Cuban artist Sandra Perez Lozano came to Isla Holbox looking for solitude and inspiration, following a busy career writing music for her ex-husband, Grammy winner Pablo Milanés, one of Cuba’s most influential singer-songwriters. She fell in love with the tiny island north of the Yucatán Peninsula on the Gulf of Mexico and its single village—founded by four families of fishermen committed to traditional, sustainable fishing practices and maintaining their Mayan traditions. Tin-roofed kite surfing shops, brightly colored restaurants, and palm-shaded bars line the white-sand streets. Fresh ceviche and lobster grace most menus focused on slow food served al fresco.
Bird-watchers flock to Holbox for its exotic avian life including flamingos, pelicans, and herons. The island, just 26 miles long and 1 mile wide, has become a hot spot for whale and shark watchers and kite surfers who love the shallow waters and wide beaches. Since Cancún (over on the Caribbean side) captures the party scene, Holbox can remain a quiet oasis, especially since cars are not permitted; everyone gets around on foot or by bike, scooter, or golf-cart taxi.
In 1999 Lozano bought a stretch of land 45 steps from the ocean and built a retreat set in lush tropical gardens, inviting friends and family to visit. She filled her home with one-of-a-kind regional pieces of art, handwoven linens, rattan furniture, and—by 2003—paying guests.
Today Ser Casasandra (from $540, including breakfast; casasandra.com) hosts a global collection of visitors staying among 17 rooms with gauze-draped four-poster beds and one villa accommodation. Turn-down service includes a romantic Federico García Lorca poem on your pillow and each morning the house smells of freshly brewed coffee and just-out-of-the-oven bread. For lunch and dinner, the kitchen serves Nouveau Yucatecan cuisine featuring fresh seafood accompanied by selections from the wine cellar, which holds only bottles from Mexican wineries.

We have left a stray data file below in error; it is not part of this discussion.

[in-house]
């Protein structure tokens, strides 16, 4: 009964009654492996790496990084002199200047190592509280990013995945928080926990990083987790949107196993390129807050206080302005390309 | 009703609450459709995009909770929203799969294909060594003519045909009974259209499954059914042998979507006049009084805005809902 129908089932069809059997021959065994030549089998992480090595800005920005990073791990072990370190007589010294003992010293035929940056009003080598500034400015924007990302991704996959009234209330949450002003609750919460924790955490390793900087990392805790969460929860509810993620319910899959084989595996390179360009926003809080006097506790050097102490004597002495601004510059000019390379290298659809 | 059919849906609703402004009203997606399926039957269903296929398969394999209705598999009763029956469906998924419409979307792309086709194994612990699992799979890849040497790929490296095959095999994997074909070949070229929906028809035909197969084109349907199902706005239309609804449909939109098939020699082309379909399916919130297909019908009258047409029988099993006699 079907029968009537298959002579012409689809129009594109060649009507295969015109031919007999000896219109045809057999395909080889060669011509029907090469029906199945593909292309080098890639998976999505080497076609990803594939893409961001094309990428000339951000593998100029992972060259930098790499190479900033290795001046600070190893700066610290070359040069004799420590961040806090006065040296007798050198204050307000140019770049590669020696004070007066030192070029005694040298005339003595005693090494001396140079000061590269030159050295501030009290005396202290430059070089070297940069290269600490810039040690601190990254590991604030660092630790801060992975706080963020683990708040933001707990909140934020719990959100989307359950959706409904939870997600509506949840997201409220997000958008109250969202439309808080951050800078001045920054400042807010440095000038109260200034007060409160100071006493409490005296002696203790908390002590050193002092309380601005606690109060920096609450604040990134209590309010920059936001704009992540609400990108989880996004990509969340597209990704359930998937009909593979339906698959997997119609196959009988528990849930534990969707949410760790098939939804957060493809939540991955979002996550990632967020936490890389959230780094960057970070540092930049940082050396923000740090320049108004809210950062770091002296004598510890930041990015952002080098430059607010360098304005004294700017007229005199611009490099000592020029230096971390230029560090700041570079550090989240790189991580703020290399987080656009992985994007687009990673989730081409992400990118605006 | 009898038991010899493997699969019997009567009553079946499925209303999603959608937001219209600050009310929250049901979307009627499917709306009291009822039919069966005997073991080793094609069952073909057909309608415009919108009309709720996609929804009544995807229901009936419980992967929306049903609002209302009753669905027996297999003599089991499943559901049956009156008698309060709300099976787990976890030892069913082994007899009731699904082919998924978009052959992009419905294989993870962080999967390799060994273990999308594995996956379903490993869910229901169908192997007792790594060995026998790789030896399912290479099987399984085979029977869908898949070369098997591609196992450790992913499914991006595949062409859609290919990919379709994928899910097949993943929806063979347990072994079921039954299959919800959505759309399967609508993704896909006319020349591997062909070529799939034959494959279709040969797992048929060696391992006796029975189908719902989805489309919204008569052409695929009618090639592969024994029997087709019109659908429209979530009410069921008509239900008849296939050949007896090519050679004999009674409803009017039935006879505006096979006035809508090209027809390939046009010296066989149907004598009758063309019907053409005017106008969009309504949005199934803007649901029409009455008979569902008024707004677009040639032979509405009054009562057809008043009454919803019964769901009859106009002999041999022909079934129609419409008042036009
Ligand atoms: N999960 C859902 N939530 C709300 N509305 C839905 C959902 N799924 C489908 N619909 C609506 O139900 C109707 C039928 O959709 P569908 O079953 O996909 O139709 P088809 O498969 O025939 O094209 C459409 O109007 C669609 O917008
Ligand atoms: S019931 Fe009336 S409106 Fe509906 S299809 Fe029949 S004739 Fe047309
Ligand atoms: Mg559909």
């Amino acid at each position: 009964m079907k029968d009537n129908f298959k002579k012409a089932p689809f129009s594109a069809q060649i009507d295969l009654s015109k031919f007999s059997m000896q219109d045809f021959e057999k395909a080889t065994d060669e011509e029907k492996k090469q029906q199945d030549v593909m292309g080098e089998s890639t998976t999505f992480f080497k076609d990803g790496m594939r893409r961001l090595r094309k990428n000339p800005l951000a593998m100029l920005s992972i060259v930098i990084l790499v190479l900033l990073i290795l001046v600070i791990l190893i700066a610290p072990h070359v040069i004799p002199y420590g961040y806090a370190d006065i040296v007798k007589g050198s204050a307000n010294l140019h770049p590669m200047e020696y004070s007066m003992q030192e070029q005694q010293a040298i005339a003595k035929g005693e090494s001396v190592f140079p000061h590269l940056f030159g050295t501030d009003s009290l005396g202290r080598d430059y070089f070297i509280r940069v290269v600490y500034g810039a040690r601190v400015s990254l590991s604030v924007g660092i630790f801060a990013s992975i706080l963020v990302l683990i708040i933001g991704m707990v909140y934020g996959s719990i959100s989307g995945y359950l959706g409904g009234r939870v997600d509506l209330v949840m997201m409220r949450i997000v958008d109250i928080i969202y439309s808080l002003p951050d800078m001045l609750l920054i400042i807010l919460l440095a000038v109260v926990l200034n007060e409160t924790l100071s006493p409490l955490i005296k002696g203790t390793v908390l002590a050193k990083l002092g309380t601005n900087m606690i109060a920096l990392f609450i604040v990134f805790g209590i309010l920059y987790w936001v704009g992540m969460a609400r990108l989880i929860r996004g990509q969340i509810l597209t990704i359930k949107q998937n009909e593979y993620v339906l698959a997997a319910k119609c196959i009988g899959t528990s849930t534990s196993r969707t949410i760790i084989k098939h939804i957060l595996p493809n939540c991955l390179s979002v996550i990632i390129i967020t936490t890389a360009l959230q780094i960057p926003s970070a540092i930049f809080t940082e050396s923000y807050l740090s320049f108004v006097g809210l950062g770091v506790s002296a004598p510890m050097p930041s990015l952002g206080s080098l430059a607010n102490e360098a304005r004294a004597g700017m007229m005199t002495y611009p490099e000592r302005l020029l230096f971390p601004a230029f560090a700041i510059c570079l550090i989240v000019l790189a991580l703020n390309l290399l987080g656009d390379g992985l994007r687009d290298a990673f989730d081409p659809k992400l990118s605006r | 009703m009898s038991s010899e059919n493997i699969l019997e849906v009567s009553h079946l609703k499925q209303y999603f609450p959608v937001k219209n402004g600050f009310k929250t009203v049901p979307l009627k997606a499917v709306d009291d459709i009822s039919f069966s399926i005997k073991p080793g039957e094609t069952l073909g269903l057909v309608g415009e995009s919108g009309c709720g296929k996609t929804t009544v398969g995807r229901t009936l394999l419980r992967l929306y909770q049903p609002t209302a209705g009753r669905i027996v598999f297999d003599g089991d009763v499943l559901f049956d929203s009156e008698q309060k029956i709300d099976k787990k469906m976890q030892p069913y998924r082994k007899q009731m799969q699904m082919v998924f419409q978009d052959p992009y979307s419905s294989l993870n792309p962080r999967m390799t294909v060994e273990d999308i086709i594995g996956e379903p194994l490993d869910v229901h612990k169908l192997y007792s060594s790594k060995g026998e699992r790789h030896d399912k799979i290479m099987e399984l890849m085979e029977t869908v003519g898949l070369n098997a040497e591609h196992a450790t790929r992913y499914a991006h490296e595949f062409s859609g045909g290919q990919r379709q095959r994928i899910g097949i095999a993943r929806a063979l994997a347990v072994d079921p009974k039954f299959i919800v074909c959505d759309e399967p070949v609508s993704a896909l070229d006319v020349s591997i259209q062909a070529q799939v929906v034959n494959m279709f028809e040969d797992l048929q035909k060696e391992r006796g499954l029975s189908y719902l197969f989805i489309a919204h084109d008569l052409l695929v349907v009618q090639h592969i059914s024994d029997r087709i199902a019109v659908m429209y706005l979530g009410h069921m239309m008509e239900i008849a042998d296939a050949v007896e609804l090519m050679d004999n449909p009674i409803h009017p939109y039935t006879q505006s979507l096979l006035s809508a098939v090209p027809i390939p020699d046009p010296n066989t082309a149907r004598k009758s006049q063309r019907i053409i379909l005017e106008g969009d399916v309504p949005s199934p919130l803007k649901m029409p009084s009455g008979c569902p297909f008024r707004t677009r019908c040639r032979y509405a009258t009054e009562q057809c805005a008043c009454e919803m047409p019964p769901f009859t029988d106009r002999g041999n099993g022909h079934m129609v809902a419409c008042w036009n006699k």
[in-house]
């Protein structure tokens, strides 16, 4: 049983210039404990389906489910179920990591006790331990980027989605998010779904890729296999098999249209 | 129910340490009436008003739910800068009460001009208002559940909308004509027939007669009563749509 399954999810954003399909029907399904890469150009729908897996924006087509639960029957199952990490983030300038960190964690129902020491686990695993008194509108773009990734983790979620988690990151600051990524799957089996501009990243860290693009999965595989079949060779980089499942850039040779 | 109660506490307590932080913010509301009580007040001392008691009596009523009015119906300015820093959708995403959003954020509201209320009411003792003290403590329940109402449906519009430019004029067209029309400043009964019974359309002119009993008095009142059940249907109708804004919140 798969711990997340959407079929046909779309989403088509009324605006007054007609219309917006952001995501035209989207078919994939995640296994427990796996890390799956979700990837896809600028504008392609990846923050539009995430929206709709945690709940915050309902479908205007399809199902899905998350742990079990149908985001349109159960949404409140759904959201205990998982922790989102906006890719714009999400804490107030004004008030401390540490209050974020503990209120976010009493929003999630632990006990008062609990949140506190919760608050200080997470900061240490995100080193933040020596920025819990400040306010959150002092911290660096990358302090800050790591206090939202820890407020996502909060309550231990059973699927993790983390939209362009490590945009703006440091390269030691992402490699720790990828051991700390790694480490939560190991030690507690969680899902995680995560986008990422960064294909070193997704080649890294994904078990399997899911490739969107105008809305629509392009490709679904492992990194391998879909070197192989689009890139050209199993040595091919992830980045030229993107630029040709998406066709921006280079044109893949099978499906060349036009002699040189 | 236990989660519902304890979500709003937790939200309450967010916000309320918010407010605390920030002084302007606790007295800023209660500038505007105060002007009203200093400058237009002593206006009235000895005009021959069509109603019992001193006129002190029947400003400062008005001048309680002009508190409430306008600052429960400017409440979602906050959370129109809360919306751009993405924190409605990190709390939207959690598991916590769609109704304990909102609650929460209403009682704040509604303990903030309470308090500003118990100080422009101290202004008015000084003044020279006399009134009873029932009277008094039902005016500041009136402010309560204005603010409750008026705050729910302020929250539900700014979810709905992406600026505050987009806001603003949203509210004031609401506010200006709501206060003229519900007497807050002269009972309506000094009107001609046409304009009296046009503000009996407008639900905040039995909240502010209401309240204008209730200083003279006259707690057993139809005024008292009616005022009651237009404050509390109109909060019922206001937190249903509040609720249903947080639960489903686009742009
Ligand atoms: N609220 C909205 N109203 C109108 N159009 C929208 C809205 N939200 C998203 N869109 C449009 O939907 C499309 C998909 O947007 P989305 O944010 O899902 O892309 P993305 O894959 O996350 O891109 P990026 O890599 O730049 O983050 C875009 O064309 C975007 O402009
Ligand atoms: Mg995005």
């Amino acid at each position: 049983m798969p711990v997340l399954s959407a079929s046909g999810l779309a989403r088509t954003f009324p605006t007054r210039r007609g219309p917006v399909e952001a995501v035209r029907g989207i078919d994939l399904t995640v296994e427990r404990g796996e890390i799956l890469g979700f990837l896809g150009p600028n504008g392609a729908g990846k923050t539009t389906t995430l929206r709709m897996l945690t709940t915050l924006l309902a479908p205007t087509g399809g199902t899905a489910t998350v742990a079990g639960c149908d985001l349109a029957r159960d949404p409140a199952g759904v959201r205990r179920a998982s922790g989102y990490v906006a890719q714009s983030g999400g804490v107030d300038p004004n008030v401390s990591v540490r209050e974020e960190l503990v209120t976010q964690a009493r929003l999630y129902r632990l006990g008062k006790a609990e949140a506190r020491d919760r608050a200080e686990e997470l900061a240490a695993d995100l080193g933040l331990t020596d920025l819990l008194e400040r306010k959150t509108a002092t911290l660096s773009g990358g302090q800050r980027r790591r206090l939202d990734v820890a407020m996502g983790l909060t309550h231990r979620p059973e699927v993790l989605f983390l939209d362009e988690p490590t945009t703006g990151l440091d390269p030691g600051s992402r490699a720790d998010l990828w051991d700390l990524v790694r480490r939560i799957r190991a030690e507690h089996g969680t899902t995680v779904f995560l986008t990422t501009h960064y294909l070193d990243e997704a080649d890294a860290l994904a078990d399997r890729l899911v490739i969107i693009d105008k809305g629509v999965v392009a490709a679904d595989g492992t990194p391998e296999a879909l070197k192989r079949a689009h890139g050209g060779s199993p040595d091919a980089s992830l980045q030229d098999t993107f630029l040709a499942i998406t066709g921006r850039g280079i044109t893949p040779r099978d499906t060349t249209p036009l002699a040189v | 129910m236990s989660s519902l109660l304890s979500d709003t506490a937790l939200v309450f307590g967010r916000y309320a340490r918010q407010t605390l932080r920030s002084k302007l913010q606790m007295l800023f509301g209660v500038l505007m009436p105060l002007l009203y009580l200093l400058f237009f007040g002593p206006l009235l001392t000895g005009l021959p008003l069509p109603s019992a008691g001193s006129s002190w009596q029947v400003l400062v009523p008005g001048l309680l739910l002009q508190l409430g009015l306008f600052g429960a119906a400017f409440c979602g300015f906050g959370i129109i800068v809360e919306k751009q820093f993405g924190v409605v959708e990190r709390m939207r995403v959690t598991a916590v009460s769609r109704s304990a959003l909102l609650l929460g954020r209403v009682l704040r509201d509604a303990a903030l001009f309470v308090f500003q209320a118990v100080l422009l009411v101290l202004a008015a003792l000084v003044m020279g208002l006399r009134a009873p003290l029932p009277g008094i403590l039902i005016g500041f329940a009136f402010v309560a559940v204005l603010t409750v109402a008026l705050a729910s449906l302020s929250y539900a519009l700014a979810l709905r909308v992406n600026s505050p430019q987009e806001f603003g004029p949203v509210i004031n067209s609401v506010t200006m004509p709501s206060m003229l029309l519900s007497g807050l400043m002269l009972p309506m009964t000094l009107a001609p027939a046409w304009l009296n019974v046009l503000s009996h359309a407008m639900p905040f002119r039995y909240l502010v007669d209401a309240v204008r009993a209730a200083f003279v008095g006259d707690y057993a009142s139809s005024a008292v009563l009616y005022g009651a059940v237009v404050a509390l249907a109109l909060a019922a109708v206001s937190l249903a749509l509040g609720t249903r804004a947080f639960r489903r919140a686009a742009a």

Well-being is the way of life here, shared as simply as facilitating a digital detox (there are no televisions, telephones, alarm clocks, and only limited Wi-Fi), or during a one-hour session of basic meditation techniques or morning yoga on the beach. The seriously stressed can book a seven-day total immersion AHAL retreat (from $4,800) with certified therapists and teachers Juan Miguel Sánchez and Habiramy. Named for the Mayan word for “awakening,” the AHAL Holistic Center offers three customizable wellness programs: the Mind, Your Medicine; Sky Mind; and The Body Is Mind. The first incorporates synchrodynamics to improve your mental state and the second focuses on developing the ability to feel. The third teaches how to find inner peace and silence. Says Lozano, “The only way to achieve power in a world that is moving too fast is to learn to be calm.”